That is what I have for today. These are things that you must be doing now if you want to be a Fulbright Scholar in 2011-2012. After your application is submitted (August 2, 2010 deadline!), you will wait and wait to hear anything. You may want to contact the Regional Program Officer to see how things are going. Your application will go through a U.S review first. If you make it through that, then your application goes (along with all the others that made it through the U.S. review) to the host country. If there are only two Fulbright Scholarship appointments for a country and there are ten qualifying applicants, well, you get the picture.

The Fulbright experience is an amazing opportunity. It is worth trying for. Good luck!


Cricket in the West Indies

Before I even moved to Barbados I heard that the ICC World Twenty20 Cricket matches would be held here and in other parts of the West Indies. I was excited because I have wanted to know more about cricket. I tried to learn about it when I was Trinidad, but never really got the hang of it. I'm starting to get it.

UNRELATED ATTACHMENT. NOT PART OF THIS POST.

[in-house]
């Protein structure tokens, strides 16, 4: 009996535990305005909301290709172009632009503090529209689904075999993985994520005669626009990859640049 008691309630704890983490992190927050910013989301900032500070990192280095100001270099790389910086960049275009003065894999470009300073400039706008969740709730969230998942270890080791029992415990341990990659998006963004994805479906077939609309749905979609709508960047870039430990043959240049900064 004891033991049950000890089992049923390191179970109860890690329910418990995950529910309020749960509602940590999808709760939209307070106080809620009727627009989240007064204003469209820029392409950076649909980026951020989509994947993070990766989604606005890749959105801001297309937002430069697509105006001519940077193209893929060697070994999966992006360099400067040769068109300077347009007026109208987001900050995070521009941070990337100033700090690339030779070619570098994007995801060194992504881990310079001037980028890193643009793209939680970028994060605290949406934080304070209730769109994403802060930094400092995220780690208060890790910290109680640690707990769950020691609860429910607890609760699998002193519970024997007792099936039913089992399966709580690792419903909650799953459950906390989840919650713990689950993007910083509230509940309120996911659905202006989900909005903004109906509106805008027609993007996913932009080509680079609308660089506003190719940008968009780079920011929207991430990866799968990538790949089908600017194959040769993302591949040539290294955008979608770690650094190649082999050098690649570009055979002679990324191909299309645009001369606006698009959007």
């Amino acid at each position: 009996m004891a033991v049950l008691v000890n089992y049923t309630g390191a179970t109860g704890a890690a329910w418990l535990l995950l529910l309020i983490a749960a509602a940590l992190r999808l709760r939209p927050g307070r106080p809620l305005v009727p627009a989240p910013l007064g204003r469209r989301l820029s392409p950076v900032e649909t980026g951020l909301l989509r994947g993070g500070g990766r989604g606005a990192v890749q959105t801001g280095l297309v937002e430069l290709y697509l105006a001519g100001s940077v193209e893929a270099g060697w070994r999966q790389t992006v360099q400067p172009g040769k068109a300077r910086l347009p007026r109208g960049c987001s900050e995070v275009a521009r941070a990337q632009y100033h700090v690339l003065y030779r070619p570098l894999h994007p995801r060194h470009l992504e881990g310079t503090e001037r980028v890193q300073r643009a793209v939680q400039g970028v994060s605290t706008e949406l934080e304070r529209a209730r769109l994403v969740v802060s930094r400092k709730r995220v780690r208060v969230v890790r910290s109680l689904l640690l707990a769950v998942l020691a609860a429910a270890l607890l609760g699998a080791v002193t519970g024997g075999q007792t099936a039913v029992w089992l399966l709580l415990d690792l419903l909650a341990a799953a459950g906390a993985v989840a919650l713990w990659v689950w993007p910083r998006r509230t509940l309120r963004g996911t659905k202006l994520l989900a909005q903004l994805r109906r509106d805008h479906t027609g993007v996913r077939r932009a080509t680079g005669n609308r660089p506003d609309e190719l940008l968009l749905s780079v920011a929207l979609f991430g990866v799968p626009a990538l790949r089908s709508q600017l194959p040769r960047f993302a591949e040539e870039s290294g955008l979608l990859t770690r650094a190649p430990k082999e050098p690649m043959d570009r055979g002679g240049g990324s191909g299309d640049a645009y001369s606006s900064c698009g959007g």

We went to two matches on separate days at the Kensington Oval in Bridgetown. The video below shows bits and pieces of the matches. What I found out is that Twenty20 cricket is a much shorter, faster-paced sport than all-day cricket or Test cricket (five days, e-gads!). The game is over in about three hours. Each team gets a turn at batting; they are "up" for 20 overs, then the other team has their "ups." The ball, when hit by the batsman, can go anywhere on the oval-shaped field. If the ball reaches the boundary that marks the outer perimeter of the playing field, the batter gets 4 points. That's also called a "boundary." If he (or she) hits it over the boundary, like a "home run," that counts for 6 points. You can get ones and twos for little dribbles and drabbles hit. There are two guys with bats on the cricket pitch. They take turns batting, plus they are both running back and forth between the wickets, sort of like two "home bases."